• Some people who have had a stroke ignore or are not aware of one side of their body. This can happen when the stroke damages one side of the brain. Caregivers may notice signs that the person is ignoring, or neglecting, the affected side, such as:...

  • A stroke often causes memory problems. In stroke rehab, you might try ways to help improve memory. If your family member has problems with memory, you might get helpful tips from the stroke rehab team. These tips may include: Set a daily routine, if...

  • Rehabilitation after a stroke usually involves a number of health professionals. These may include the following people. Doctors and nurses Rehabilitation doctor. The rehabilitation doctor is in charge of your medical care after a stroke. This may be a physiatrist (a doctor who specializes in...

  • Covers surgical removal of herniated disc material that presses on a nerve root or the spinal cord. Discusses why it may be done such as for a bulging disc, to relieve pain, or help prevent serious nerve damage. Looks at how well it works and risks.

  • Discusses herniated disc, which is also called a slipped or ruptured disc. Covers symptoms like back pain, numbness, and weakness. Looks at sciatica and bulging disc. Discusses nonsurgical and surgical treatment options. Offers prevention tips.

  • The nerves that carry messages to and from your legs come from your low back. By checking your muscle strength, your reflexes, and your sensation (feeling), your doctor can tell whether there is pressure on a nerve root coming from your spinal column. He or she can often also tell which nerve root is involved. Muscle...

  • Mobility is an important aspect of a spinal cord injury (SCI). The ability to move lets you participate more fully in community life and do the things you would like to do. You are not "confined" to crutches or wheelchairs—they make you independent. Mobility devices can help you get to work, go shopping, and get around...

  • When you leave a rehabilitation (rehab) center for your home after a spinal cord injury (SCI), you need to have your home ready for your special needs. Following are some of the adaptations and adaptive equipment you may need. Talk with your rehab team about what you will need specifically and the best way to proceed...

  • Is this topic for you? This topic covers rehabilitation after a stroke. For information on stroke itself, see the topic Stroke. What is stroke rehabilitation? The best way to get better after a stroke is to start stroke rehabilitation ("rehab"). In stroke rehab, a team of health professionals works with you to regain...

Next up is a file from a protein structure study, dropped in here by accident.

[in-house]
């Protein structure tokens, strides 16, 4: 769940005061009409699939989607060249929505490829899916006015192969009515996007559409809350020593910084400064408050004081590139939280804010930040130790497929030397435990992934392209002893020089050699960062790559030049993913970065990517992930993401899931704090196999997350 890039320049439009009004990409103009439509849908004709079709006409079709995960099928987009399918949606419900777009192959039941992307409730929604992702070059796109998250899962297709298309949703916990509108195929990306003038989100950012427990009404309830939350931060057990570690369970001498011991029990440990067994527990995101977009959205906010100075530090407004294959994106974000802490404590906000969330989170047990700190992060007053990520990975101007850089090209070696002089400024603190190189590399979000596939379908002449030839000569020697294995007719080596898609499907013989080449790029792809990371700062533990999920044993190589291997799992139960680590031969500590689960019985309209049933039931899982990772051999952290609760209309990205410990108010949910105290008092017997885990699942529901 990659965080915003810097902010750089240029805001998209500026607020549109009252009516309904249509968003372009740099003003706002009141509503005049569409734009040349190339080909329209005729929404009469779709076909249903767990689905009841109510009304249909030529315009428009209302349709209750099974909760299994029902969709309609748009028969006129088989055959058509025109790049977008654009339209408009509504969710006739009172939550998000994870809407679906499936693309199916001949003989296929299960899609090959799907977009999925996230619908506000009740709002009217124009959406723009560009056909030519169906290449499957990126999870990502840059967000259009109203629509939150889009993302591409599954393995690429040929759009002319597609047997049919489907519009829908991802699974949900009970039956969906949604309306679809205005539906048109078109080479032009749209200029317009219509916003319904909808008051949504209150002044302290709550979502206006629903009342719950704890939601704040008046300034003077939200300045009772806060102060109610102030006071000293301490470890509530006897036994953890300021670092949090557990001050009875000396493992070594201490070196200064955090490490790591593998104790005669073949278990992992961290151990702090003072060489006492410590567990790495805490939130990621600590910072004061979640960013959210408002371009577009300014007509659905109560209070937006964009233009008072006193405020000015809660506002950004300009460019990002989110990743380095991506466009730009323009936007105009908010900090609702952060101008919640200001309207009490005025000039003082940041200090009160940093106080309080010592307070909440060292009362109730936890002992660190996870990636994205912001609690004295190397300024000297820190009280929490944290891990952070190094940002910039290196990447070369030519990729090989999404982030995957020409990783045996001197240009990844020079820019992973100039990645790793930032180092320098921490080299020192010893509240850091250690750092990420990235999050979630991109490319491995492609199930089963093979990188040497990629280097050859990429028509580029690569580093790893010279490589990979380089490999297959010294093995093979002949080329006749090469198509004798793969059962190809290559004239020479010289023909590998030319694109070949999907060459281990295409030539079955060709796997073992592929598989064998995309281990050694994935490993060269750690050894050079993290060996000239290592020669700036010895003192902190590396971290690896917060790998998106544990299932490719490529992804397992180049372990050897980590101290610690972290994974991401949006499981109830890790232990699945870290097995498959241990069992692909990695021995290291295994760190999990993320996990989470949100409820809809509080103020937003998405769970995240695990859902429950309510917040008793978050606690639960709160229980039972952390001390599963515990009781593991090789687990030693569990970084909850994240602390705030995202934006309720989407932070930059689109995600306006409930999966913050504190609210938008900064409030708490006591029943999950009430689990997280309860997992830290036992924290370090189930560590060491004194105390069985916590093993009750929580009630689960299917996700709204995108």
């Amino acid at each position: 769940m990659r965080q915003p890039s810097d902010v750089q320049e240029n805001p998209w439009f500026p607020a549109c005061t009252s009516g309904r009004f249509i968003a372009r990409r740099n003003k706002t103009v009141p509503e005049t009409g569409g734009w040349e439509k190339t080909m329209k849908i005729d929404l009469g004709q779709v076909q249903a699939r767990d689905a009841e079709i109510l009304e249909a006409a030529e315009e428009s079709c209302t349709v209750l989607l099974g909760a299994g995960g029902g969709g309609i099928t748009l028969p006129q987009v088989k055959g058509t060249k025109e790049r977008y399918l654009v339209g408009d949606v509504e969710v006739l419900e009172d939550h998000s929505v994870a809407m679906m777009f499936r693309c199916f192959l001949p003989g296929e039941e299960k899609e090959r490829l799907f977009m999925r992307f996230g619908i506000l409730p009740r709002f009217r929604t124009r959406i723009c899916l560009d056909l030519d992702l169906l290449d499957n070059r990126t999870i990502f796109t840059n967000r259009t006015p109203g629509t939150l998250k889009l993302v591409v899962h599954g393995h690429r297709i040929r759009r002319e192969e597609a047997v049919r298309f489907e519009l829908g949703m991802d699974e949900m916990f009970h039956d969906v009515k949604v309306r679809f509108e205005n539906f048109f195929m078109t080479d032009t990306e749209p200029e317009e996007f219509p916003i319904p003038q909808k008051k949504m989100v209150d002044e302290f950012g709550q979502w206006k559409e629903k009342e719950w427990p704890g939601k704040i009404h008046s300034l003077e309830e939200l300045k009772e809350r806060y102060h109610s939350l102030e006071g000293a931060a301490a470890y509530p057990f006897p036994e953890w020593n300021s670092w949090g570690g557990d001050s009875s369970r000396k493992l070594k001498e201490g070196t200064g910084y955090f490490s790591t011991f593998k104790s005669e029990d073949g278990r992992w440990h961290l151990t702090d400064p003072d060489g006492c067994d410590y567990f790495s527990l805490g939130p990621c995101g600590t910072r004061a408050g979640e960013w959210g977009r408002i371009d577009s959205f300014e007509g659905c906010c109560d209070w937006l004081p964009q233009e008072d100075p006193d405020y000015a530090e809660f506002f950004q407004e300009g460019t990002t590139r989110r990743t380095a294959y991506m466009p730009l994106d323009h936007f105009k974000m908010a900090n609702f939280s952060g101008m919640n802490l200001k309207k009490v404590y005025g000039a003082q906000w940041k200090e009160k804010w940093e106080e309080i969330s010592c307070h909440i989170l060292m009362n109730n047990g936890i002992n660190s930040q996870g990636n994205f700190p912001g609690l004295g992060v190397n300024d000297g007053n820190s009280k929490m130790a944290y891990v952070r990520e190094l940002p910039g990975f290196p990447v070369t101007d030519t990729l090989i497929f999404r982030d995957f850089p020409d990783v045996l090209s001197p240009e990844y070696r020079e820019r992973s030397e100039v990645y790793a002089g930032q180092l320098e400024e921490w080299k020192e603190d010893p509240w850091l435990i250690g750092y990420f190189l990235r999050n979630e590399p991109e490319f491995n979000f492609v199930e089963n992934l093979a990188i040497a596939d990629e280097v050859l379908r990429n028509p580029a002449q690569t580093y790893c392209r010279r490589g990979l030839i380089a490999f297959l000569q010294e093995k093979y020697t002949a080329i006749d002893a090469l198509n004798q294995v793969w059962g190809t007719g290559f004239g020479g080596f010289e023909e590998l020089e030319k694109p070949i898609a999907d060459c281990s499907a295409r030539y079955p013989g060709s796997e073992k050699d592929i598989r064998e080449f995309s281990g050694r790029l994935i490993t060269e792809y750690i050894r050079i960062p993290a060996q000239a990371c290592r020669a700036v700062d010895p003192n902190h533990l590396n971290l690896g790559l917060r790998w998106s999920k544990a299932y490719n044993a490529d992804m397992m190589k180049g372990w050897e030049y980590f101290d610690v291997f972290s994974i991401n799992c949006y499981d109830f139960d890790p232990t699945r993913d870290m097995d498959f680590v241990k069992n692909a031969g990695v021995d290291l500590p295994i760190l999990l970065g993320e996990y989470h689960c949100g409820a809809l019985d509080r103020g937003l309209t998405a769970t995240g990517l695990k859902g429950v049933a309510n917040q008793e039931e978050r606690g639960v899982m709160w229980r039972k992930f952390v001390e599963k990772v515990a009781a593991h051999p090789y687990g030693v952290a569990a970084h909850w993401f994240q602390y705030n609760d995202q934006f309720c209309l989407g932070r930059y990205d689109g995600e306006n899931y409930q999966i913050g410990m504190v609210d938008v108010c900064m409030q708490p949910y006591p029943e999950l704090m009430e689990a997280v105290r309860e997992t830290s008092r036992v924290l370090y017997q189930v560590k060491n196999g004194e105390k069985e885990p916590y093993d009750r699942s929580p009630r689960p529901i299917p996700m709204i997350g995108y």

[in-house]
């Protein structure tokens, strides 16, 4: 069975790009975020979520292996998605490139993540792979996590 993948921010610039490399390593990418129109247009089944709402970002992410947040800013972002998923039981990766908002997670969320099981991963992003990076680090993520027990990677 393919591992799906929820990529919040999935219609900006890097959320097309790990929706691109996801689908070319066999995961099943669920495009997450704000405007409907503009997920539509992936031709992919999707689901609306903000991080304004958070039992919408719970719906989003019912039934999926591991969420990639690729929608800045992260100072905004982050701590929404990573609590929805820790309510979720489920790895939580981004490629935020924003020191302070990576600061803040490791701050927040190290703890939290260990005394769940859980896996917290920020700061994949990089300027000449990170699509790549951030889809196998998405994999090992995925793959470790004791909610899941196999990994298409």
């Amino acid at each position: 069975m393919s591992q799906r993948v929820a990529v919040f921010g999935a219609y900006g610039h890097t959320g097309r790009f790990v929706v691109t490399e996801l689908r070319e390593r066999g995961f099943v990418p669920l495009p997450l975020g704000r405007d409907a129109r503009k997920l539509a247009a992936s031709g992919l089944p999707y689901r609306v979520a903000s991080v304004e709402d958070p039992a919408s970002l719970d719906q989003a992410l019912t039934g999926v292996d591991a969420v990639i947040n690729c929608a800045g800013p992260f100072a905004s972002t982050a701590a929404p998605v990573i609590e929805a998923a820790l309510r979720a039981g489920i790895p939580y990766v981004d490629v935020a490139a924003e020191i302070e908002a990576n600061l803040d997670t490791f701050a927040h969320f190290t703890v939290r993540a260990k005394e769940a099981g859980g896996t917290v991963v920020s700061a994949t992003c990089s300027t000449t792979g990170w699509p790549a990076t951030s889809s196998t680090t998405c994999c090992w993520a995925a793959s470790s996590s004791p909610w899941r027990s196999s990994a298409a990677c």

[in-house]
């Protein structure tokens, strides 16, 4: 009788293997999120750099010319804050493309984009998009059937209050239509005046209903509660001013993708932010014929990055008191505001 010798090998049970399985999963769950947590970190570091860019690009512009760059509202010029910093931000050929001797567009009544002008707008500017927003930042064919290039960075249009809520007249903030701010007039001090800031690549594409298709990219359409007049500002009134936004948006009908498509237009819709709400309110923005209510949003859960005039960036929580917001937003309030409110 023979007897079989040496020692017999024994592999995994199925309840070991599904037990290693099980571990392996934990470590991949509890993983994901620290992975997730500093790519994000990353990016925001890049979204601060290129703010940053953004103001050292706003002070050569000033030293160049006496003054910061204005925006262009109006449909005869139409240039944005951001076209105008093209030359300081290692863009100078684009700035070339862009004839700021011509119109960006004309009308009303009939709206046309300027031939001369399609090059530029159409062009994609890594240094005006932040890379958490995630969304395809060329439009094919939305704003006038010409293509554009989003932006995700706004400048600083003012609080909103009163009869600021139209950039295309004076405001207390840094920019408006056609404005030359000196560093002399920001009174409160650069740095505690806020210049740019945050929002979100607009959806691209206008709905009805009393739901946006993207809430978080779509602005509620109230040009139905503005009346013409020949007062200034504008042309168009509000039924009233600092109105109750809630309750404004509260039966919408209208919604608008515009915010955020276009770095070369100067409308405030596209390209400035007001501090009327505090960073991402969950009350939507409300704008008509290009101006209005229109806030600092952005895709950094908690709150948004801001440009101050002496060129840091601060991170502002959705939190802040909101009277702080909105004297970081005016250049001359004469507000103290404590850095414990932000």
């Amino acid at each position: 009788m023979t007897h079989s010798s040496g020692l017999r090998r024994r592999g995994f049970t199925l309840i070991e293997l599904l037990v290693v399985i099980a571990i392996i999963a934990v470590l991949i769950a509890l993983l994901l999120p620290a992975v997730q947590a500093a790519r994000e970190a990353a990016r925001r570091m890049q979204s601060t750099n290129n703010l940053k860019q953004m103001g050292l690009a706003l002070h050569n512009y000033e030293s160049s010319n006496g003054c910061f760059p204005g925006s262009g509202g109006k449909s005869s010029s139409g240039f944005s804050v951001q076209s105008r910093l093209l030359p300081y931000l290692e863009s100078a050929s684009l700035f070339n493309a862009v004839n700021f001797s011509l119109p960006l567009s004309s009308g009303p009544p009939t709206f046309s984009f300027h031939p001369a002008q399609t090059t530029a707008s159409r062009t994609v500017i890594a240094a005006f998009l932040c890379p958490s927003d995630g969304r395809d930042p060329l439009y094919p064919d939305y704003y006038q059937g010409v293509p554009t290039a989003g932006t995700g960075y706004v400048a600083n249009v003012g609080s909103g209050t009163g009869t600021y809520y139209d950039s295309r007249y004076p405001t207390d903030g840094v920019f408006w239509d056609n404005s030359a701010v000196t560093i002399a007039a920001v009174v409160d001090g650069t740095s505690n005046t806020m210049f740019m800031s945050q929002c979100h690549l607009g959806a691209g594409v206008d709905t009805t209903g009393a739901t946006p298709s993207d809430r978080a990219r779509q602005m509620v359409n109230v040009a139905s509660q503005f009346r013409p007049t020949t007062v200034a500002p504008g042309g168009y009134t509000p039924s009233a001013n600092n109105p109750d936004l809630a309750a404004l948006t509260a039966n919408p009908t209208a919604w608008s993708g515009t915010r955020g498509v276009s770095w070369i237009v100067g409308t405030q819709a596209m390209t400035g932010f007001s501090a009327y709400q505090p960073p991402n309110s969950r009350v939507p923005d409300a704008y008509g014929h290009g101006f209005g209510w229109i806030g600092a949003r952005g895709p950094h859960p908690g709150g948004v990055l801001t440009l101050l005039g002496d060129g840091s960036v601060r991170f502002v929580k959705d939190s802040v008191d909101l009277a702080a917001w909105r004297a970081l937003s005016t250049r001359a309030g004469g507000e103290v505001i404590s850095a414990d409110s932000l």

• After a stroke, the injury to the brain can cause muscles to contract or flex on their own when you try to use an arm or leg. The sensation can be painful. It has been described as a "wicked charley horse." Because the muscle cannot move in its full range of motion, the tendons and soft tissue surrounding the muscle can...

  • After a stroke, problems with your vision, speech, or ability to move can change your ability to drive safely. So you'll need to get approval to drive again. This may be hard to accept. You may feel that this is a big loss of independence. But this approval is for the safety of yourself and others. Talk with your...

  • A walking aid—a walker, crutches, or a cane—helps substitute for a decrease in strength, range of motion, joint stability, coordination, or endurance. It can also reduce the stress on a painful joint or limb. Using a walking aid can help you be more safe and independent in your daily activities. Almost everyone has...

  • A walking aid—a walker, crutches, or a cane—helps substitute for a decrease in strength, range of motion, joint stability, coordination, or endurance. It can also reduce the stress on a painful joint or limb. Using a walking aid can help you be more safe and independent in your daily activities. Almost everyone has...

  • A walking aid—a walker, crutches, or a cane—helps substitute for a decrease in strength, range of motion, joint stability, coordination, or endurance. It can also reduce the stress on a painful joint or limb. Using a walking aid can help you be more safe and independent in your daily activities. Almost everyone has...

  • Asks questions that help you find out if your low back problem might be helped by surgery. Results help you talk with your doctor about back pain or other symptoms like leg pain. Helps you talk with your doctor about surgery and other treatment options.

  • It is common to have trouble swallowing, also called dysphagia, after a stroke. You may not be able to feel food on one or both sides of your mouth. You may also have problems chewing or producing enough saliva. Or you may have other conditions that make eating difficult and increase your risk of choking or breathing in...